We already have a backlog of $430 million in deferred major maintenance for parks. The proposed budget cuts accelerate a downward spiral that the City Council has started with its cuts to general fund support for parks over the past decade. Other cities have found to their sorrow that massive disinvestment in parks is nearly impossible to make right. It’s also a huge deterrent to success in the Parks Foundation’s own work to encourage private contributions to our public parks.
This year the city is projected to have record tax revenues. This is not the time to put parks’ ongoing general fund support on the chopping block. As PP&R’s Budget Advisory Committee letter to you observes, “After multiple years of reductions, the cuts now dig deep into core PP&R services and values, have significant service-level impacts for the public, and further erode employee morale.”
In closing, I urge you to support the public parks the way Portland’s public wants you to. Invest in what makes Portland not only livable, but exceptional. The Portland Parks Foundation stands ready to help. Thank you for your attention.
By Julia Benford
Here at the Portland Parks Foundation, we love to see people enjoying their neighborhood parks as often as possible. But we also understand that in the winter, Portland’s rainy, wet weather can make outdoor activities seem a bit less than ideal. One great way to avoid the rain while still taking advantage of Portland’s parks: visit your local community center! PP&R’s community centers offer tons of different amenities, from fitness classes to swimming to kids’ activities. Here, we break down what makes some of Portland’s community centers awesome.
Montavilla Community Center: 8219 NE Glisan Street
If you’re a teen (or have one in your household), Montavilla Community Center is the place to go. The center offers unique and interesting classes specifically for tweens and teenagers, including spoken word poetry, weightlifting, and gymnastics. If your teen has a busy schedule or just wants more flexibility, there are also drop-in classes (breakdancing, anyone?), movie nights, and homework help. Best of all, every class for teens is FREE thanks to Portland Parks & Recreation’s TeenForce program, which helps teens get involved with their local parks.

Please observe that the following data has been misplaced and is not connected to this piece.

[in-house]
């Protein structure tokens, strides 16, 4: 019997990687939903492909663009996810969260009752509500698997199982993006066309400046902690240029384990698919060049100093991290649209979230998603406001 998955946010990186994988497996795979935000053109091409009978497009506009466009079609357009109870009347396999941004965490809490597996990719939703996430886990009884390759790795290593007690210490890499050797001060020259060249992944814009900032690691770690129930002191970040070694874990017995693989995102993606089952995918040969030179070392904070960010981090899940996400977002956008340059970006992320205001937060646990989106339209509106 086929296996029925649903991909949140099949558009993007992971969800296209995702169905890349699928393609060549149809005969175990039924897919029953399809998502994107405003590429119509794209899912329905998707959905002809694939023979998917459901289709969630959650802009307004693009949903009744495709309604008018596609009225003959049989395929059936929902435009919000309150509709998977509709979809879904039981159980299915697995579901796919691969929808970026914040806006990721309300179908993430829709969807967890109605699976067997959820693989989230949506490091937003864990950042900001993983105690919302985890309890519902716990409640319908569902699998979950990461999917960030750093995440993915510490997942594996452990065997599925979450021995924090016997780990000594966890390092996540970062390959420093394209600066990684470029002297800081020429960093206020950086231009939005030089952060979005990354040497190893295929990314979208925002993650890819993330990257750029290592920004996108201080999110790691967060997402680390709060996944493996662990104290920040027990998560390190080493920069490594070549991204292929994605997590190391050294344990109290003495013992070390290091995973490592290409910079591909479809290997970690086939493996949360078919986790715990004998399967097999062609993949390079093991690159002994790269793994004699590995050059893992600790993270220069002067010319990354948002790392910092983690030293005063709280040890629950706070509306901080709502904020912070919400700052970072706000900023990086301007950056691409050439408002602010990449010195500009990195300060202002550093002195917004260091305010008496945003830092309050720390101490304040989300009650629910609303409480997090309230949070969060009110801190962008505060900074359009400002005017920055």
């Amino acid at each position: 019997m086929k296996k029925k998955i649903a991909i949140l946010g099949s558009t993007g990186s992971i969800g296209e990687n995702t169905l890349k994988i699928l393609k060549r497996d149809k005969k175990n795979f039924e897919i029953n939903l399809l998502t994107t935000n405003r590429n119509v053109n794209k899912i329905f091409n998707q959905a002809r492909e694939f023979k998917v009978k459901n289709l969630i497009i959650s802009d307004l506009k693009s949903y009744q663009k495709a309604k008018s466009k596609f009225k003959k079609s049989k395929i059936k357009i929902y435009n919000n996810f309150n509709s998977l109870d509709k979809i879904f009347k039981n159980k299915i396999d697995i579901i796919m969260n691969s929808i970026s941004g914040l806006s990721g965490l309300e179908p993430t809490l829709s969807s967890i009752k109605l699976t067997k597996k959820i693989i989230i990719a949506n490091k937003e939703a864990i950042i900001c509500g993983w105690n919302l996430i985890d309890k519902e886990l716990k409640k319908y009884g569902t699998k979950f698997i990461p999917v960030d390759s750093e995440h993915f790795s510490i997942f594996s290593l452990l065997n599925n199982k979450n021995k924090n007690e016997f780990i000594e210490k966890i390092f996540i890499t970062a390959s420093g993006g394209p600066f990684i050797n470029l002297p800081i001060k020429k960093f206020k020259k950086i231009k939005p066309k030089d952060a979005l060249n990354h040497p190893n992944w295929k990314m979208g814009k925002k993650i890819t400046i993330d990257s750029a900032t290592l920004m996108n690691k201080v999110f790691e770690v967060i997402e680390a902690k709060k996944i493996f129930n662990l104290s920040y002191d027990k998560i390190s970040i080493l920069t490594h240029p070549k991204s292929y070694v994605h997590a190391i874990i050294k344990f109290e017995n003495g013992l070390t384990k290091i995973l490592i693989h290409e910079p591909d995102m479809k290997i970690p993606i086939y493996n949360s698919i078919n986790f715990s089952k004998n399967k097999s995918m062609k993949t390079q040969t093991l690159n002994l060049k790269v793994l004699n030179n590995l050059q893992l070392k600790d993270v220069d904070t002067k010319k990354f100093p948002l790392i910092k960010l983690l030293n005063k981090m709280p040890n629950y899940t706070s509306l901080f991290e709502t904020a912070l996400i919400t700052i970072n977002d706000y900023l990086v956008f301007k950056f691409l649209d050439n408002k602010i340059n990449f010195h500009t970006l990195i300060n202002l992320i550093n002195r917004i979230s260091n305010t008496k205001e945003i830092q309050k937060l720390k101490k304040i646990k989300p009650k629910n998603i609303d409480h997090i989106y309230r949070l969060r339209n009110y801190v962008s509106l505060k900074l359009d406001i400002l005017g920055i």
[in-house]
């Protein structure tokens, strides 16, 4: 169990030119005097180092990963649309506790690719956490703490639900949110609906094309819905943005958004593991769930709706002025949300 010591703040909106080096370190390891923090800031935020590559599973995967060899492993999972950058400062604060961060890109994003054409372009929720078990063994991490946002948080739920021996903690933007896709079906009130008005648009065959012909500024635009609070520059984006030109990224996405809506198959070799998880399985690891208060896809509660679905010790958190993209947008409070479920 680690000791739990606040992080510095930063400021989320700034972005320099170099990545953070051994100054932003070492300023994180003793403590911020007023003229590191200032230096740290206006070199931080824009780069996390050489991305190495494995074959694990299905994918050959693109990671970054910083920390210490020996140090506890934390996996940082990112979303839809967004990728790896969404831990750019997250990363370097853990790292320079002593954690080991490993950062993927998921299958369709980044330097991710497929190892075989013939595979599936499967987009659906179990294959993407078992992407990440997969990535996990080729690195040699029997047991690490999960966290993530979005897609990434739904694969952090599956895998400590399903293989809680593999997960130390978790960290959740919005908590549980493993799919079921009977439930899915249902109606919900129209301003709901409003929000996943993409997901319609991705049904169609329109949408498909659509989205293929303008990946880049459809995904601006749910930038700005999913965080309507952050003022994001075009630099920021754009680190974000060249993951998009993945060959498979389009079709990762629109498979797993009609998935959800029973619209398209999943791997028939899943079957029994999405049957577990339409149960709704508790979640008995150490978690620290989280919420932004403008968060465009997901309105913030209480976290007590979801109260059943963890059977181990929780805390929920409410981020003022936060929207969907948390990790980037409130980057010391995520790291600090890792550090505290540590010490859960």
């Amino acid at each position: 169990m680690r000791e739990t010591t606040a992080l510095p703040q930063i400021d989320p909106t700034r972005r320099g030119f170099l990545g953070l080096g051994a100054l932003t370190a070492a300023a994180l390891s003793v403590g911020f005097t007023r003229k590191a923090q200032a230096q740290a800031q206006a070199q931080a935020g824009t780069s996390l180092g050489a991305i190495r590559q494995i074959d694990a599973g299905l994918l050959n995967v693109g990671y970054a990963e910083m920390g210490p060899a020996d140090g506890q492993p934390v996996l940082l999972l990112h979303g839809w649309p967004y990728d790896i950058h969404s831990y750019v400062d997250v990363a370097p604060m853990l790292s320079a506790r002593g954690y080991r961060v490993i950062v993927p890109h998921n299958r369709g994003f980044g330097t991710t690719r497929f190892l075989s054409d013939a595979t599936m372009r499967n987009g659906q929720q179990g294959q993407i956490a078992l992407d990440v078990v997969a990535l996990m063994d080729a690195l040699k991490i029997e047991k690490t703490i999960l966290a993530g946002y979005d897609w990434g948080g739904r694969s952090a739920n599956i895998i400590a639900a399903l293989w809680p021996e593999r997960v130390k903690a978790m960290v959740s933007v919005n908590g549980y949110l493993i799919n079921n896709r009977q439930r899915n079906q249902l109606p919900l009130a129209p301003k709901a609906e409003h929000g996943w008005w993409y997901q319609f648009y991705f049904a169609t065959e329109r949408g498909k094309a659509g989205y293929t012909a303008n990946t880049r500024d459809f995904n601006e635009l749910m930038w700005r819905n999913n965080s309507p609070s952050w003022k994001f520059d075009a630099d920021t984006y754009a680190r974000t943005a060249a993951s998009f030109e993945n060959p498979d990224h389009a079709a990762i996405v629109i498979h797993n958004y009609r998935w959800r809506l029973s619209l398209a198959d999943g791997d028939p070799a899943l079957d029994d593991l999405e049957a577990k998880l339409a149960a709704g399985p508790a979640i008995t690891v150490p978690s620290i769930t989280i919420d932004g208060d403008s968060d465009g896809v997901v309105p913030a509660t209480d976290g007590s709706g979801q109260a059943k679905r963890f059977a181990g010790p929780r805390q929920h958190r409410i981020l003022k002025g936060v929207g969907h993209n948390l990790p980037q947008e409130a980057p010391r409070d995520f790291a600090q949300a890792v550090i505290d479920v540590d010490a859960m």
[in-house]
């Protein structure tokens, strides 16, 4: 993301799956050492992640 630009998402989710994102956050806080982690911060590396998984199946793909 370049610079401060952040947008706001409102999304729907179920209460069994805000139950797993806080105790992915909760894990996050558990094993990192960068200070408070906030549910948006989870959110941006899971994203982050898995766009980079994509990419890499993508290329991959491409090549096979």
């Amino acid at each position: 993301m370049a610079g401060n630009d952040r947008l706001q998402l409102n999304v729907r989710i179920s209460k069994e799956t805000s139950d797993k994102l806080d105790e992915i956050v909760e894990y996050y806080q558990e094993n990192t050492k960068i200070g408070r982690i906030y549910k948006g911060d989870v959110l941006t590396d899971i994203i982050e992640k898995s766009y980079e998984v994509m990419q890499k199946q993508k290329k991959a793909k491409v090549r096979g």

Matt Dishman Community Center: 77 NE Knott Street
The Matt Dishman Community Center truly offers something for everyone, from empowerment programs for young women to van trips for seniors—including a coffee and chocolate tasting tour that’s perfect for Valentine’s Day! The center also offers a wide variety of affordable, inclusive classes for people with disabilities or special needs, including dance classes, winter crafts, and button making. It’s the perfect place for all your loved ones to socialize.
Peninsula Park Community Center: 700 N Rosa Parks Way
Located in beautiful Peninsula Park, this North Portland community center has lots of fun activities for both kids and adults. Parents can enjoy adult/child dance, music, and gymnastics classes together with little ones. Or if your 4-6 year old loves the circus, they might enjoy the center’s circus arts class, where they can learn improvisation, clowning, and juggling! For adults, it’s never too late to learn a new skill—you can learn to play guitar, piano, ukulele, or violin with private music lessons.
Charles Jordan Community Center: 9009 N Foss Avenue
Are you an older adult looking to get more involved in your community? Charles Jordan Community Center has plenty of options just for you, with classes for ages 55 and up. From inclusive fitness options like Yoga in Chairs to floral design classes to van trips to the coast, there’s something for every interest. For the younger set, the center offers before and after school care and birthday party rentals—you can even rent a bouncy castle for extra fun!
Woodstock Community Center: 5905 SE 43rd Avenue
Woodstock Community Center offers some of the most unique classes of any community center in Portland. If you’re a senior interested in recording your family history, the center offers genealogy and memoir writing courses, which let you share your history with younger generations! For people of all ages who want to pick up a new skill, there are classes for calligraphy and antique clock repair. Finally, adults ages 60+ who want a relaxing fitness class can give hula dancing a try for a unique workout.
East Portland Community Center: 740 SE 106th Avenue